If you want to understand the power of the images that crowd our 21st-century media, look to the words of a famous 19th-century crook.
When William Marcy Tweed ran New York’s Tammany Hall in the post-Civil War years, reformers and good-government types railed against his ability to drain millions of dollars out of the city’s treasury—all to little effect. But when cartoonist Thomas Nast began drawing biting cartoons for Harper’s Weekly, he drew blood.
“Stop them damned pictures!” Tweed demanded. “I don’t care so much what the papers say about me. My constituents don’t know how to read, but they can’t help seeing them damned pictures!”
Today, in matters great and small—from the video of a professional athlete beating his fiancée, to the ghastly beheadings of journalists at the hands of ISIS—Tweed’s words still have resonance. The old adage that “a picture is worth a thousand words” has never seemed more relevant. Indeed, the power of the image has helped to shape our history. The question today is whether “the picture” may be so powerful that it overrides critical judgments about what we are seeing.
There’s no doubt about how images helped shape America’s response to two of the most significant matters of the recent past: civil rights and Vietnam.
The depredations suffered by Southern blacks at the hands of white authorities had been known, at an abstract level, for decades. But when Birmingham police set police dogs and fire hoses against protesting teenagers in the spring of 1963, the images captured by network TV crews and by photographers Charlie Moore (for LIFE Magazine) and Bill Hudson (for the AP) hit with special force. President John Kennedy, who had been a reluctant warrior in the civil rights efforts, said they were "so much more eloquently reported by the news camera than by any number of explanatory words.” Three months later, he went on national TV to proclaim that civil rights was “primarily a moral issue”—the first time any American president had uttered such sentiments.
Two years later, when Americans watched on their television screens as Alabama police savagely beat marchers on the way from Selma to Montgomery, it took barely a week for Lyndon Johnson to appear before a joint session of Congress and declare that “We shall overcome.” The swift passage of the 1965 Voting Rights Act was due in no small part to those images.
The Vietnam War offers textbook cases about what pictures can do to shape our understanding. On August 5, 1965, CBS News aired a story by Morley Safer about a company of Marines that burned the thatched roof huts in the village of Cam Me with flamethrowers and Zippo lighters. The images were so devastating that, as Safer noted years later, the authorities tried to claim it had only been a “training exercise” on a mock village. (President Johnson himself called a CBS executive to assert that CBS had “shat on the American flag”). To Americans who had seen only the images of World War II that army censors had permitted, the torching of Cam Me seemed to symbolize a conflict where we were no longer the good guys.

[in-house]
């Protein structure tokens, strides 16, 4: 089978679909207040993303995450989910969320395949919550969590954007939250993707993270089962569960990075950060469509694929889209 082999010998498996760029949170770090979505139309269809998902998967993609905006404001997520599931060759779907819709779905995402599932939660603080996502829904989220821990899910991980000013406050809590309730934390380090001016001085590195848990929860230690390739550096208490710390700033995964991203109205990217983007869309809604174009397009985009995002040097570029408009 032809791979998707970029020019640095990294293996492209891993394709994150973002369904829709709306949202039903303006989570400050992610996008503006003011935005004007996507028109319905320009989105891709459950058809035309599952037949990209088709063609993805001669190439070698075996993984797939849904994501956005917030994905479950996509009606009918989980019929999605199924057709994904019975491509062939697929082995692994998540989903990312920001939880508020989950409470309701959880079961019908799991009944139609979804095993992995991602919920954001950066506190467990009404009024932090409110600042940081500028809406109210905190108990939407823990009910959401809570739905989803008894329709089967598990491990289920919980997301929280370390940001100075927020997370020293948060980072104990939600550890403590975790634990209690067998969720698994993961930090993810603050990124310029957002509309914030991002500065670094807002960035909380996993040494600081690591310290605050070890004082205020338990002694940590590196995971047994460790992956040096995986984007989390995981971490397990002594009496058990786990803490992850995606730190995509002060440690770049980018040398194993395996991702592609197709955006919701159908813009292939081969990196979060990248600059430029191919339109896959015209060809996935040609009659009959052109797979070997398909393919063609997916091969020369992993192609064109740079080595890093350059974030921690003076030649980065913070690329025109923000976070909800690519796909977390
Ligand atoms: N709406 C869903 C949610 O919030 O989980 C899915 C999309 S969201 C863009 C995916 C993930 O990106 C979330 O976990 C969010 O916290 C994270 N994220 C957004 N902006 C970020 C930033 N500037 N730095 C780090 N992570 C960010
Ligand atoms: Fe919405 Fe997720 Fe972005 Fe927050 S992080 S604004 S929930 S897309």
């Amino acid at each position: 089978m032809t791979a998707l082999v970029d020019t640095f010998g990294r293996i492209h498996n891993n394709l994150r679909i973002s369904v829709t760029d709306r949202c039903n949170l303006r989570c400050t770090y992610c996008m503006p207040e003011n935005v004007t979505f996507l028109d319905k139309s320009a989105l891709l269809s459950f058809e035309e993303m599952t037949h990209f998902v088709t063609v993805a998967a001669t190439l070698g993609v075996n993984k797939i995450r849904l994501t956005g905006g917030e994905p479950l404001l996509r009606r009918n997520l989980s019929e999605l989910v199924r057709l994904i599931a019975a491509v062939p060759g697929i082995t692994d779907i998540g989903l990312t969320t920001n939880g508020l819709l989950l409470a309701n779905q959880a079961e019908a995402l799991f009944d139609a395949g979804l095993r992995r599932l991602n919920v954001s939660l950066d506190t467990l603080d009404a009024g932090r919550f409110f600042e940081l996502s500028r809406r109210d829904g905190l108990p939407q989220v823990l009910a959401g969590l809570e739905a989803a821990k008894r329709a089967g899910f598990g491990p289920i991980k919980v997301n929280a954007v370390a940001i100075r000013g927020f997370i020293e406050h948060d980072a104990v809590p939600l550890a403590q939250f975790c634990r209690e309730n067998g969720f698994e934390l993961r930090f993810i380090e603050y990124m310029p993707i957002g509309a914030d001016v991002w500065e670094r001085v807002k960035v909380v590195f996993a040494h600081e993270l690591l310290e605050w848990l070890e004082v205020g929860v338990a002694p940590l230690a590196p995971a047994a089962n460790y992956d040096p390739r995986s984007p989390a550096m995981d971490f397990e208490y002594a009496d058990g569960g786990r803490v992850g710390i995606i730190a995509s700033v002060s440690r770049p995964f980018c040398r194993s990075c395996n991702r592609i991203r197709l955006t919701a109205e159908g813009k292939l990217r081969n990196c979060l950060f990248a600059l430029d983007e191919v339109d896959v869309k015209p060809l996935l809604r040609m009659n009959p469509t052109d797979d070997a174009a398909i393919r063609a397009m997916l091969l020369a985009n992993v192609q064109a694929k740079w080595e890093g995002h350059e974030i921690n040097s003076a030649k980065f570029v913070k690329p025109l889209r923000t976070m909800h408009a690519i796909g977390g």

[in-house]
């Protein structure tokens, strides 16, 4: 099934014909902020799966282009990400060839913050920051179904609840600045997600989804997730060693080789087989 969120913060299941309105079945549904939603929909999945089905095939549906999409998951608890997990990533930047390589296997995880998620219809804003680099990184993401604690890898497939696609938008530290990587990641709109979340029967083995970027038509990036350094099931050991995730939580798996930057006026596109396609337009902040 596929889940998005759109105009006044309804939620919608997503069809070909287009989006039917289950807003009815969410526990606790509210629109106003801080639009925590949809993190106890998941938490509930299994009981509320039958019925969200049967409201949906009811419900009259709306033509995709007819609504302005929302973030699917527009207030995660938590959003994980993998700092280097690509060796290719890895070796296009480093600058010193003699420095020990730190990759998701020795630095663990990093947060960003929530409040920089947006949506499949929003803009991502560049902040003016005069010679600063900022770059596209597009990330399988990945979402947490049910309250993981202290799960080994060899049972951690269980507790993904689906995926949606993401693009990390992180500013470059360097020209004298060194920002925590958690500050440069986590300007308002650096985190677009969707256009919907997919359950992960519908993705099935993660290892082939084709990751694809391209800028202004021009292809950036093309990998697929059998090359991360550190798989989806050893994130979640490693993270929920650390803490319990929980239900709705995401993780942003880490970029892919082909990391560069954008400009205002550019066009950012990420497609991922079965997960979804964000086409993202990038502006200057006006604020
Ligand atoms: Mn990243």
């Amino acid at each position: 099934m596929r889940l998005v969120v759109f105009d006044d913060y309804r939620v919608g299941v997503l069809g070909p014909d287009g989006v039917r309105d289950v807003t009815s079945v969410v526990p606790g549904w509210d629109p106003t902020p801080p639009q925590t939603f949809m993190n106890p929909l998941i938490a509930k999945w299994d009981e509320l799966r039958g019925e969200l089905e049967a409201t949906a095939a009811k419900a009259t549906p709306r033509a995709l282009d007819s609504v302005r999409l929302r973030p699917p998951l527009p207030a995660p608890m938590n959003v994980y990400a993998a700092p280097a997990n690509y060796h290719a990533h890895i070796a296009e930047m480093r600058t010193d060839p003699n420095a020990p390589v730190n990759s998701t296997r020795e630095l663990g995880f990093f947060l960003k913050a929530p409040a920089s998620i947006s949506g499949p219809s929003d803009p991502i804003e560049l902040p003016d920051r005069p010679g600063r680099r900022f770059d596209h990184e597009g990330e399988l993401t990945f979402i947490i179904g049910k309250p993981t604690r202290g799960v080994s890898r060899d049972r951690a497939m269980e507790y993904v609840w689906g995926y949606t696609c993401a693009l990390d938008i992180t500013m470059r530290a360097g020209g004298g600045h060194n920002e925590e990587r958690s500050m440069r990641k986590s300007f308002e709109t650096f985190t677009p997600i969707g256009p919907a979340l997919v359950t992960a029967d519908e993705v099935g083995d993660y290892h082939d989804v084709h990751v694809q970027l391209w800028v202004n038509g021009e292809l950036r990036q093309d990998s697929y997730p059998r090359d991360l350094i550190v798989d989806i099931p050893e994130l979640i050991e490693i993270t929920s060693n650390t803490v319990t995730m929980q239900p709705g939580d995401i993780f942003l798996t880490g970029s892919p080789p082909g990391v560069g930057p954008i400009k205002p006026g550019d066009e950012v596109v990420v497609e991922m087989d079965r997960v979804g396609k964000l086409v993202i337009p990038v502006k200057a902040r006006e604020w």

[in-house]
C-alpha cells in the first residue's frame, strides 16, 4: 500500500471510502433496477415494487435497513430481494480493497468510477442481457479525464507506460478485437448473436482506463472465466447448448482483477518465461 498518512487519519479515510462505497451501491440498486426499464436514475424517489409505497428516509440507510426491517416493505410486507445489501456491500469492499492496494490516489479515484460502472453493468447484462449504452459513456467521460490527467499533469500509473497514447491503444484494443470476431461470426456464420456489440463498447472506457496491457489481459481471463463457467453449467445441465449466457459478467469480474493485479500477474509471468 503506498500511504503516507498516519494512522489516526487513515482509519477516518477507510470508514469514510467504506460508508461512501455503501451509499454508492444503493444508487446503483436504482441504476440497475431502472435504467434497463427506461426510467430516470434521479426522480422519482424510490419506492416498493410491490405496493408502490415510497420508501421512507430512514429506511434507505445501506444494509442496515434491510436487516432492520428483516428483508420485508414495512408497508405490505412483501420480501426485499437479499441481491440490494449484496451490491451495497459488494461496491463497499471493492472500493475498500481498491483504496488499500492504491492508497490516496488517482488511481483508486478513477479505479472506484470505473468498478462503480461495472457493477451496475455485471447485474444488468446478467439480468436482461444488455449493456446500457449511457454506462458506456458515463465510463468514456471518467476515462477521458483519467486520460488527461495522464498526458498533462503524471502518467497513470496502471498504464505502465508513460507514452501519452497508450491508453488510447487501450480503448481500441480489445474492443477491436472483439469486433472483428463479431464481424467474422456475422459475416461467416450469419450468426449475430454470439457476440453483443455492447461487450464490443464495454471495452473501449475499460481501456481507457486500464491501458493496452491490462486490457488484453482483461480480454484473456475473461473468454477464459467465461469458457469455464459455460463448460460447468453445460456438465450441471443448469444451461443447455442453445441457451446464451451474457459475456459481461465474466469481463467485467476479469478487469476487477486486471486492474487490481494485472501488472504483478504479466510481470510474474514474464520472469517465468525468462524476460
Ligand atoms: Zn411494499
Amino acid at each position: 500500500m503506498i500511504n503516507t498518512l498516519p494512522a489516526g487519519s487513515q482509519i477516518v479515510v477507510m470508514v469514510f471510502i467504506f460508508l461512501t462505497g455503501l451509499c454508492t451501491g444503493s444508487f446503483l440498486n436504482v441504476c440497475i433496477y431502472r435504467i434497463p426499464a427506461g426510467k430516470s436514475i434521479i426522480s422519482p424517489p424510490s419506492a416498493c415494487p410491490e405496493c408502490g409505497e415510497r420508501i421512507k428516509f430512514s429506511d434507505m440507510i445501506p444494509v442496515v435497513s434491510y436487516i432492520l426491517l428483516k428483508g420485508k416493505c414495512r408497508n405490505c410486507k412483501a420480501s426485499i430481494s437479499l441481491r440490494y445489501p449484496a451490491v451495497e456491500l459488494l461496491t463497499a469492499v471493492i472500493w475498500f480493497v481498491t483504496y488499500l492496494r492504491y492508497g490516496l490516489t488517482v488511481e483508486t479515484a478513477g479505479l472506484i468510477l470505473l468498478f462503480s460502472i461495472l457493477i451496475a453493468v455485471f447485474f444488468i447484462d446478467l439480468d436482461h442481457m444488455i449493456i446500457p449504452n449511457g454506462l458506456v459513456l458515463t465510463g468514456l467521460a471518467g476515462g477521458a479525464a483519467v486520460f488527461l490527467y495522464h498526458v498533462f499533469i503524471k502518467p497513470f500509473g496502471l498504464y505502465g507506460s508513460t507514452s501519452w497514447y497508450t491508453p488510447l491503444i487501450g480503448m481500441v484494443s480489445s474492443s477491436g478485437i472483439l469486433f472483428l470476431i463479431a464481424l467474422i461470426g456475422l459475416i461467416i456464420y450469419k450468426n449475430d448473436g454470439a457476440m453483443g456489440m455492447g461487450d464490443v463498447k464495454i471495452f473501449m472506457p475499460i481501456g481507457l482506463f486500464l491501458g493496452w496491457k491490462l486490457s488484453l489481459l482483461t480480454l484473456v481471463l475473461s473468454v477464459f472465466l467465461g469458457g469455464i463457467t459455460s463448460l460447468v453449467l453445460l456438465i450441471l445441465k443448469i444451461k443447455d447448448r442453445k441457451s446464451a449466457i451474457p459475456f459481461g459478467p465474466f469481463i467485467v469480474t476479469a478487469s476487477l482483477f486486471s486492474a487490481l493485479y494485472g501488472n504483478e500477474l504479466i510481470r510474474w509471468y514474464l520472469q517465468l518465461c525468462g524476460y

Less than three years later, when the Tet Offensive sent Viet Cong and North Vietnamese into virtually every South Vietnamese city, photographers captured the street corner execution of a Viet Cong officer at the hands of the chief of the Vietnamese National Police. (The Viet Cong officer had just murdered a South Vietnamese colonel along with his wife and six children—something photographer Eddie Adams noted in arguing that his photo had been mistakenly used as a symbol by antiwar advocates.)
Which brings us to the images that compel our attention today.
As has been noted repeatedly, there was no doubt about what Ray Rice did to his then-fiancée in that Atlantic City casino elevator; he told police and league officials what he’d done. The videotape added nothing new to our knowledge, but it added mightily to our emotional knowledge. With that tape, we “knew” what had happened in a far more visceral, powerful way than words alone could convey. In that sense, the video was like the images of starving refugees in Ethiopia captured by the BBC’s Michael Buerk in October of 1984—images that led to a worldwide relief effort (and the first Live Aid concerts). Read a newspaper story and you shake your head and reach for the coffee; see the pictures and you want to write a check, or call someone to offer help.
But can a picture prove—too much? Consider what we know and do not know about ISIS. There’s a deep division among intelligence agencies and others about just how big a threat to the United States this group is. (See, for example, this Washington Post story.)
But there’s no doubt about what those pictures show: If ISIS has the power to seize and to murder American and British citizens, that seems to suggest a clear and present danger. Maybe they can slip across the Mexican border, bearing the Ebola virus; maybe they can commandeer commercial airliners, or dispatch suicide bombers into Times Square.
The emotional knowledge we have about ISIS may have little or nothing to do with real knowledge. But in the scales of influence, there’s little doubt about what carries more weight. Whatever the intelligence does or does not say, we “know” that ISIS is a menace requiring American action, with all of the potential risks that the Law of Unintended Consequences may bring.
There’s an old story—almost certainly false—that publisher William Randolph Hearst, told by a correspondent in Havana in 1898 that “there will be no war,” responded, “You furnish the pictures, I’ll furnish the war.” More than a century later, there’s cause to wonder whether the power of the picture will turn that legend into reality.